We evaluated the effect of fertilization treatments in combination with clippings disposal on perennial ryegrass (Lolium perenne L.) in two adjacent locations. Clippings left on turf during mowing decreased dollar spot (Sclerotinia homoeocarpa F.T. Bennett) in both locations during three summers compared with clippings removed in mower baskets. However, brown patch (Rhizoctonia solani Kuhn) increased during July and Aug. 1995 when clippings were left on turf. Dollar spot was more severe with N (kg·ha–1·year–1) at 120 compared to 240; brown patch was more severe at 240. While clippings disposal had significant effects on disease incidence, implementation may not be practical because of the contrary responses of the observed diseases to this management approach.
J.H. Dunn, D.D. Minner, B.F. Fresenburg, and S.S. Bughrara
Delbert D. Hemphill Jr.
Agricultural plastics area significant contributor to solid waste disposal problems, particularly in areas with heavy use of plastic-covered greenhouses or mulch films. Field-burning and landfilling are no longer viable options for disposal in many areas. Reuse and reduced weight of films are two methods to reduce the amount of material requiring disposal. Recycling, incineration, and on-site degradation appear to be the most-promising technologies for disposal. Each technology has its drawbacks. These include dirt and pesticide residues on mulch films, the presence of stabilizers and photoactivators, possible limitations to recycling mixtures of types of plastics, and high costs for recycling and incineration facilities. This is an active area of research for many members of the American Society for Plasticulture.
Brian K. Hogendorp and Raymond A. Cloyd
Sanitation, which includes removing plant and growing medium debris, is an important component of any greenhouse or nursery pest management program. However, there is minimal quantitative information on how sanitation practices can reduce pest problems. In this study, conducted from May through Nov. 2005, we evaluated plant and growing medium debris as a source of insect pests from four greenhouses located in central Illinois. Two 32-gal refuse containers were placed in each greenhouse with a 3 × 5-inch yellow sticky card attached to the underside of each refuse container lid. Each week, yellow sticky cards and plastic refuse bags were collected from the containers and insects captured on the yellow sticky cards were identified. Insects captured on the yellow sticky cards were consistent across the four greenhouses with western flower thrips (Frankliniella occidentalis), fungus gnats (Bradysia spp.), and whiteflies (Bemisia spp.) the primary insects present each week. Insect numbers, in order of prevalence on the yellow sticky cards, varied across the four locations, which may be related to the type of plant debris discarded. For example, extremely high numbers of adult whiteflies (range = 702 to 1930) were captured on yellow sticky cards in one greenhouse each month from August through November. This was due to the presence of yellow sage (Lantana camera), bee balm (Monarda didyma), garden verbena (Verbena × hybrida), common zinnia (Zinnia elegans), sage (Salvia spp.) and fuchsia (Fuschia spp.) debris that was heavily-infested with the egg, nymph, pupa, and adult stages of whiteflies. High western flower thrips adult numbers in the greenhouses were generally associated with plant types such as marguerite daisy (Dendranthema frutescens) and pot marigold (Calendula officinalis) disposed while in bloom with opened yellow flowers, which contained adult western flower thrips. Based on the results of this study, it is important that greenhouse producers timely remove plant and growing medium debris from greenhouses or place debris into refuse containers with tight-sealing lids to prevent insect pests from escaping.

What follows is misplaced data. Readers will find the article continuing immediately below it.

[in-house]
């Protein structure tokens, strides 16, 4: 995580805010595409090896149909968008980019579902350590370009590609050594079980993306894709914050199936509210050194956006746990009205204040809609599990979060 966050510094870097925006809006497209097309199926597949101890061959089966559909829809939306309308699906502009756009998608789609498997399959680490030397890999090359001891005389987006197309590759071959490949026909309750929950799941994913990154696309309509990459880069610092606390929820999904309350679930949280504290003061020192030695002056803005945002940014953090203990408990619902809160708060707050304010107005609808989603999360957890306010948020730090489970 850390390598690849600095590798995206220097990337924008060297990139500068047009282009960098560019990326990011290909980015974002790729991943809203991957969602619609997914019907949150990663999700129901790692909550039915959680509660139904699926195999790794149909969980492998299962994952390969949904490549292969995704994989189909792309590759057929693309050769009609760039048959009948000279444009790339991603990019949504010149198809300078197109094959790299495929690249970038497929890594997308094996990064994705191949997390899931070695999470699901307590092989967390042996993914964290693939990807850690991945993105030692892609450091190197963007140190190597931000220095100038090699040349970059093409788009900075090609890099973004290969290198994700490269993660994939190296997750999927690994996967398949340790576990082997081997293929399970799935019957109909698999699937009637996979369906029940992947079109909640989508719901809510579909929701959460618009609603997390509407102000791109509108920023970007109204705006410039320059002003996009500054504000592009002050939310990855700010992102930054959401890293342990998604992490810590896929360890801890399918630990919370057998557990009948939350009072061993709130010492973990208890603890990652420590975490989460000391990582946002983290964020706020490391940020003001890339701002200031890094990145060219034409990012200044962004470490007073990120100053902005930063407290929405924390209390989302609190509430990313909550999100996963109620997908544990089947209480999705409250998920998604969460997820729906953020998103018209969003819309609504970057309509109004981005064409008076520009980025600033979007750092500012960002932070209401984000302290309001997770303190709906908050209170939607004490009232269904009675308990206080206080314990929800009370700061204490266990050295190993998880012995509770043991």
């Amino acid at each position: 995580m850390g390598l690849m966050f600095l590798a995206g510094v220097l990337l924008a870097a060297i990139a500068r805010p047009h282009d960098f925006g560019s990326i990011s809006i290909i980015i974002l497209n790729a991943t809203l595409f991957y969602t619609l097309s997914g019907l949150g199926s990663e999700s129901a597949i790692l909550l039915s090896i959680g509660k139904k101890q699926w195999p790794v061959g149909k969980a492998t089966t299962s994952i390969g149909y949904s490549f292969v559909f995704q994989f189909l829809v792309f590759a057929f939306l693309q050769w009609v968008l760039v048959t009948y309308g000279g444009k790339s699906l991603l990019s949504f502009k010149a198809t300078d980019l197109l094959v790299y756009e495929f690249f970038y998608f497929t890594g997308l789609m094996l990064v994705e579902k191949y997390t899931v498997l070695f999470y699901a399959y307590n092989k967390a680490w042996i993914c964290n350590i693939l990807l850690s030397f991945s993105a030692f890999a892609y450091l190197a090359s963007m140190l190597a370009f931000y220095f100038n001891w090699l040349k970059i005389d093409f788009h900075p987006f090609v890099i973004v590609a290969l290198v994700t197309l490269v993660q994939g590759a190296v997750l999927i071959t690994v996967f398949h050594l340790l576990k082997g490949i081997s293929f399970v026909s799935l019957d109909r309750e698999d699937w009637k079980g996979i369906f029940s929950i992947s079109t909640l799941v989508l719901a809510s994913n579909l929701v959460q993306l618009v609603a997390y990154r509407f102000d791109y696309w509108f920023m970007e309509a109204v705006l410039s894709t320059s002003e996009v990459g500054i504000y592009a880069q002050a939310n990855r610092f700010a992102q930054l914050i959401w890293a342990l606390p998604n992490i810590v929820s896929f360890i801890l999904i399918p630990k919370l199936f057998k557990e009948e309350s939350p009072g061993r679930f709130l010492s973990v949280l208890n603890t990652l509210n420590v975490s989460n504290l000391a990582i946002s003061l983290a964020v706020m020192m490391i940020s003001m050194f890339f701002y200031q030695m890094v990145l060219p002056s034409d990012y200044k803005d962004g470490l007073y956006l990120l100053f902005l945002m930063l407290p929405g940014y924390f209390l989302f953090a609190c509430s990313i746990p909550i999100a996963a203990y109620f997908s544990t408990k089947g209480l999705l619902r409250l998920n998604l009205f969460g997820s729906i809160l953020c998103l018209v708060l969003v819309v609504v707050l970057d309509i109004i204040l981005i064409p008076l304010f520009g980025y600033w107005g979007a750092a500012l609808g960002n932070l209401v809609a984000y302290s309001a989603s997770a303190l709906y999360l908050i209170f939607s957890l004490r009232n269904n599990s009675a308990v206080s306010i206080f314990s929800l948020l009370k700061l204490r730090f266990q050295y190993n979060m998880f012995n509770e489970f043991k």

held at the 89th ASHS Annual Meeting Honolulu, Hawaii 5 August 1992
Maycon Diego Ribeiro, Rhuanito Soranz Ferrarezi, and Roberto Testezlaf
disposal of nutrients and pesticides ( Montesano et al., 2010 ). This system can increase crop production through the higher water and fertilizer use efficiency, resulting in higher plant uniformity and anticipating the growth time ( Dumroese et al., 2006
Margarita Velandia, Karen L. DeLong, Annette Wszelaki, Susan Schexnayder, Christopher Clark, and Kimberly Jensen
disposing of PE mulch at landfills or other even less desirable disposal methods (e.g., burning). At the end of season, farmers remove PE mulch and dispose of it in landfills, stockpile it on the farm, or burn it on site ( Kasirajan and Ngouajio, 2012
Jen A. Sembera, Tina M. Waliczek, and Erica J. Meier
, 2008 ). Proper disposal of harvested invasive plant parts is an important consideration because many invasive plants reproduce easily and successfully both sexually and asexually where any plant propagule could potentially produce new stands of plants
Mohammed B. Tahboub, William C. Lindemann, and Leigh Murray
( Cabral, 2005 ). Pruning wood is currently burned as an economic means of disposal. However, the New Mexico Environment Department and the U.S. Environmental Protection Agency are concerned with this practice and may restrain, prohibit, or otherwise
Jenny C. Moore and Annette L. Wszelaki
14.7 × 10 5 tons in 2017 ( Gao et al., 2019 ). Although PE mulch has many advantages, there are also growing disadvantages, largely due to disposal challenges and potential soil and water contamination. Removal from the field is labor intensive, and